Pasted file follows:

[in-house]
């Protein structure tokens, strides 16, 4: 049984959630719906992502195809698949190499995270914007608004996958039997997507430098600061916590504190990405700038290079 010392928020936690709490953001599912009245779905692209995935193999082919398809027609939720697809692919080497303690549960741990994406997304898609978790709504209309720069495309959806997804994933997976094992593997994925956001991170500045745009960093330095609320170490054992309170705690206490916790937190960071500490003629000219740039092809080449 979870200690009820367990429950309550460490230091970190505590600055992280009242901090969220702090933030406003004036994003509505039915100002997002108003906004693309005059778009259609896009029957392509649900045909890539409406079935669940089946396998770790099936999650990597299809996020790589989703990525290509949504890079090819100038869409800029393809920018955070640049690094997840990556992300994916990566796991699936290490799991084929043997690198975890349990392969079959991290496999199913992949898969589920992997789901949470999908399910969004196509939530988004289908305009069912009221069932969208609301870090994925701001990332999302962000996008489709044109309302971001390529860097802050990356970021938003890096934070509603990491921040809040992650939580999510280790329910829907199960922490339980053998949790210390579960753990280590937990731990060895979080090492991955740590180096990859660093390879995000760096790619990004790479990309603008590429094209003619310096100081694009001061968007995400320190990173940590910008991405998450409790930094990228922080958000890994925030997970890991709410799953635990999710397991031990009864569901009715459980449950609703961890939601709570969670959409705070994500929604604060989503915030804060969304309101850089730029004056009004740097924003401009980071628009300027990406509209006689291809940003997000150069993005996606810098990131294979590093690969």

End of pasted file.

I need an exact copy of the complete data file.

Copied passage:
[in-house]
């Protein structure tokens, strides 16, 4: 049984959630719906992502195809698949190499995270914007608004996958039997997507430098600061916590504190990405700038290079 010392928020936690709490953001599912009245779905692209995935193999082919398809027609939720697809692919080497303690549960741990994406997304898609978790709504209309720069495309959806997804994933997976094992593997994925956001991170500045745009960093330095609320170490054992309170705690206490916790937190960071500490003629000219740039092809080449 979870200690009820367990429950309550460490230091970190505590600055992280009242901090969220702090933030406003004036994003509505039915100002997002108003906004693309005059778009259609896009029957392509649900045909890539409406079935669940089946396998770790099936999650990597299809996020790589989703990525290509949504890079090819100038869409800029393809920018955070640049690094997840990556992300994916990566796991699936290490799991084929043997690198975890349990392969079959991290496999199913992949898969589920992997789901949470999908399910969004196509939530988004289908305009069912009221069932969208609301870090994925701001990332999302962000996008489709044109309302971001390529860097802050990356970021938003890096934070509603990491921040809040992650939580999510280790329910829907199960922490339980053998949790210390579960753990280590937990731990060895979080090492991955740590180096990859660093390879995000760096790619990004790479990309603008590429094209003619310096100081694009001061968007995400320190990173940590910008991405998450409790930094990228922080958000890994925030997970890991709410799953635990999710397991031990009864569901009715459980449950609703961890939601709570969670959409705070994500929604604060989503915030804060969304309101850089730029004056009004740097924003401009980071628009300027990406509209006689291809940003997000150069993005996606810098990131294979590093690969």